In another article from yesterday, we did indeed find out SF-86s were compromised… every one of them.
In addition, point number one explaining the networks of 23 gas pipeline companies having crucial information stolen which could lead to serious sabotage and disruptions in America’s critical infrastructure is alarming. This is what military experts would also consider groundwork for military operations, as the article puts it, and why random pipeline explosions and refinery fires in critical areas of the infrastructure need to be looked at with deeper scrutiny and discernment.
These incidents are eerily coincidental to events leading up to Spetsnaz’s First World War.
In 2013 we were notified by Russian Chief of the General Staff Valery Gerasimov that they were activated and ready for combat. Target marking, sabotage operations and elimination of enemy commanders were on the list of duties.
It’s not a game anymore. The sword is coming.
Part of the reason I am a bit blasé about the Office of Personnel Management hack, is if the Chinese government is indeed behind it, it’s not by any stretch the most dastardly thing they have done in cyberspace. It’s just the most recent one that we know about. It’s getting a lot of press because personally identifiable information (PII) was compromised.
This breach has crossed streams with a breach a year ago that did involve investigative files. David Sanger and Julie Hirschfeld Davis at the New York Times do a good job of untangling these two incidents in their recent article. It takes some close reading to understand that the headline, “Hackers May Have Obtained Names of Chinese With Ties to U.S. Government”, isn’t about this incident but the hack of an OPM contractor a year ago.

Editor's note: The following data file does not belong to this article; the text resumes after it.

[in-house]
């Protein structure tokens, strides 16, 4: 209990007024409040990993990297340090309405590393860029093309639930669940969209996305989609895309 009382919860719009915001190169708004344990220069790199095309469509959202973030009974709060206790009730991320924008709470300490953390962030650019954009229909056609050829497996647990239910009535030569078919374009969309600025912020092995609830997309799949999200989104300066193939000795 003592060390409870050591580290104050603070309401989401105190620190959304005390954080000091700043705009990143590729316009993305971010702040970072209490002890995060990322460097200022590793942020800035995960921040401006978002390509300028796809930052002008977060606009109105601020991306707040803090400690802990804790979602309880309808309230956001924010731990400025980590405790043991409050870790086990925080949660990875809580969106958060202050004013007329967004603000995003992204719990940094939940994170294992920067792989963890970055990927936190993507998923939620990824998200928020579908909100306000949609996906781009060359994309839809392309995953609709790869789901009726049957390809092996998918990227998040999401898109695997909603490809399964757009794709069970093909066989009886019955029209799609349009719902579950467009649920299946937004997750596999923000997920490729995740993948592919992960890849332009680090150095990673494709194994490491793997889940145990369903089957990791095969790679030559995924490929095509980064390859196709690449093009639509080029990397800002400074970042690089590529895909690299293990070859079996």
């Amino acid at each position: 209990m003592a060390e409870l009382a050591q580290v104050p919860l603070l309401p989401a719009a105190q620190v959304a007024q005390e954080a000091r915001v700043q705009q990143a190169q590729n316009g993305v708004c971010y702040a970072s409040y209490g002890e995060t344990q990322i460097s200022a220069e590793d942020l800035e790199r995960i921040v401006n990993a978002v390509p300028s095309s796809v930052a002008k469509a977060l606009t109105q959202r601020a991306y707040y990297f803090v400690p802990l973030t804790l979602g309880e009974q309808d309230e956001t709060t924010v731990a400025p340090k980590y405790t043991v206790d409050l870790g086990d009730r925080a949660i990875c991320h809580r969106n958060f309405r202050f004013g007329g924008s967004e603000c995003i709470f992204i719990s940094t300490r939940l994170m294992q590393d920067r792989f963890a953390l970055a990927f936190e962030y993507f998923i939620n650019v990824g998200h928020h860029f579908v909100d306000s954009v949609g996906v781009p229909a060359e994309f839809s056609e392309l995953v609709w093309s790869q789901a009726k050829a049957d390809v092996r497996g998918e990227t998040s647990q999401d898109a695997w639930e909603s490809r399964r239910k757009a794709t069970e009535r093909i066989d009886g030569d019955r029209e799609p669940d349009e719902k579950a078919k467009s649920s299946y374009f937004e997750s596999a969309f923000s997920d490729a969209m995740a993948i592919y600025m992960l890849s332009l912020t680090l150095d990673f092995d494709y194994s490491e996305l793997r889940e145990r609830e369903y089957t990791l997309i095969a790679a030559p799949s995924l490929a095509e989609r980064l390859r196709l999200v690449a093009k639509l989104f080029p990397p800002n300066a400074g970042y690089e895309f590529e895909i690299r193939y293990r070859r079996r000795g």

So, based on what we know now, this incident is a big loss of PII but it’s not that big a loss of information of intelligence value. We may find out later that the hackers also got their hands on the SF-86s—the forms you fill out when you apply for a security clearance. I am fully confident that if the investigation uncovers those losses, there will be a second statement from OPM and an offer for credit monitoring for contractors and family members.
To put all of this in perspective, here are five Chinese hacks that are worse than the breach at OPM based on a list of significant cyber incidents compiled by the Center for Strategic and International Studies:
- February 2013. DHS says that between December 2011 and June 2012, cyber criminals targeted twenty-three gas pipeline companies and stole information that could be used for sabotage purposes. Forensic data suggests the probes originated in China. Why it’s worse: Espionage is one thing, sabotage is another. This incident crosses into what might be called “preparation of the battlefield”—laying the groundwork for military operations. In this incident, the hackers targeted an entire sector. They weren’t going after business data or stealing designs. The worst you can do with PII? Gain account access. The worst you can do with this info? Blow up pipelines.
- February 2012. Media reports say that Chinese hackers stole classified information about the technologies onboard F-35 Joint Strike Fighters.Why it’s worse: Under current norms, military technology is fair game but this one is devastating if true. The hack targeted classified information on one of our most advanced weapons platforms. The info could save the Chinese decades in research and development. Worse, it could be used to find vulnerabilities that could be exploited in combat—think the pilot episode of Battlestar Gallactica.
Full article: 5 Chinese Cyber Attacks That Might Be Even Worse Than the OPM Hack (Defense One)